Preliminary work continues to prepare Moncus Park, the former University of Louisiana at Lafayette horse farm, for the start of construction this fall. Lenny Lemoine, chairman of the board of Lafayette Central Park Inc., which is turning the former horse farm into a park, told the Lafayette City-Parish Council Tuesday the lease agreement with the city requires construction to begin in January 2018. He anticipates beating that deadline and starting construction this fall.
The Nov. 18 ballot in Lafayette Parish will contain three tax proposals: Two renewals and the splitting of an existing tax to help pay for drainage work. The Lafayette City-Parish Council voted Tuesday to place the three items on the ballot. Mayor-President Joel Robideaux would like voters to re-divide an existing parish-wide property tax that currently generates about $8 million a year to pay for public health services, mosquito control and animal control.
At its first meeting since learning it was losing $17 million in Head Start funding, there was no discussion Monday about the topic by the SMILE board. Instead, the board spent about an hour and 20 minutes in executive session discussing lawsuits and a grievance. The board also refused to reinstate a board member despite a judge's order to do so, and attempted to remove another board member in part for speaking with the news media.
Muck Rack makes it simple to find people, tweets, or articles that mention any name, keyword, company, hashtag etc. We've compiled this guide to help you make the most of your search.
Selecting a term
Start searching tweets, articles from media outlets, articles mentioned in tweets, journalists'
names, titles and bios with some suggested searches:
Companies or Topics (e.g. iPhone, Microsoft)
Phrases (e.g. "cloud computing") — use quotes to keep the terms together
Twitter handles (e.g. @username) — returns those who have mentioned or replied to
Names (e.g. "David Pogue")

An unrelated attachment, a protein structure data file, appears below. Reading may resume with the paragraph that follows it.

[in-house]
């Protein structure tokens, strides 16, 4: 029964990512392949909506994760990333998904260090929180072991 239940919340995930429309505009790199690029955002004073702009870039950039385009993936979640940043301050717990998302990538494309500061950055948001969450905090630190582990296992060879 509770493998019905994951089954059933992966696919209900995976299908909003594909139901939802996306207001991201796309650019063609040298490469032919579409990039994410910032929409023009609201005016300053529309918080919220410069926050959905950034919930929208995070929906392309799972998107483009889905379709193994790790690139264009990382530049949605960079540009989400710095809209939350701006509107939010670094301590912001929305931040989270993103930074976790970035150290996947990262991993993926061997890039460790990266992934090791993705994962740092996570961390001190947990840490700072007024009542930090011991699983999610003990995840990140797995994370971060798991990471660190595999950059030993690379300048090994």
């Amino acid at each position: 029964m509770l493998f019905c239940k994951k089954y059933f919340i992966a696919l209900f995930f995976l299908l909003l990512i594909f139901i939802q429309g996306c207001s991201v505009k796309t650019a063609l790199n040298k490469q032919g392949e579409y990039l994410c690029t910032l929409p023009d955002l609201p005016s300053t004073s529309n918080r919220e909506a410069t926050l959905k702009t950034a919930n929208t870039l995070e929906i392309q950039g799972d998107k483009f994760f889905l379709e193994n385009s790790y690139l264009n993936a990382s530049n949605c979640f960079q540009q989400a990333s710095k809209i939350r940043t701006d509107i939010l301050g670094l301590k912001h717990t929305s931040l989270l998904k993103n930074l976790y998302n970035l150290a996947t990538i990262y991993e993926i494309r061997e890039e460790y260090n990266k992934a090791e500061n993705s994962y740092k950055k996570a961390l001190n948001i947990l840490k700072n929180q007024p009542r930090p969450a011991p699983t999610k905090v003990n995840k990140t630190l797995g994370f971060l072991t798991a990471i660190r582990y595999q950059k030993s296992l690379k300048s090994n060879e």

Hashtags (e.g. #sxsw, #london2012)
Bio details (e.g. vegan, Olympics, father)
Muck Rack's Advanced Search allows for many boolean operators.
Find results that mention multiple specified terms, use AND or
+. For example, ensure each result contains both Elon Musk and Mark Zuckerberg by
searching Obama AND Romney or Obama + Romney.
Use the operators OR or , to broaden your search when you'd like either of
multiple terms to appear in results. (This is the default behavior of our search when no operators
are used.) For example, search for democrat OR republican to find results that refer to
Democrats and/or Republicans.
Use NOT or - to subtract results from your search. For
example, searching Disney will yield results about the Walt Disney Company as well as Walt Disney
World Resort. To exclude mentions of Disney World, search for Disney -World or Disney
When using one of these operators with a phrase, enclose it in quotation marks. For example, you can
find results about smartphones excluding Apple's iPhone 4S by searching smartphone -"iPhone
Exact case matching or punctuation
If you're searching for a brand name or keyword that relies on specific punctuation marks or capitalization, you can
find results that match your exact query by adding matchcase: before the keyword you're searching for, like matchcase:E*TRADE .
Use parentheses to separate multiple
boolean phrases. For example, to find journalists talking about having fun in Disney World or
Disneyland, search for ("disney world" OR disneyland) AND fun.
An asterisk can be used to search for any variation of a root word truncated by the asterisk. For example, searching for admin* will return results for administrator, administration, administer, administered, etc.
A near operator is an AND operator where you can control the distance between the words. You can vary the distance the near operation uses by adding a forward slash and number (between 0-99) such as strawberries NEAR/10 "whipped cream", which means the strawberries must exist within 10 words of "whipped cream".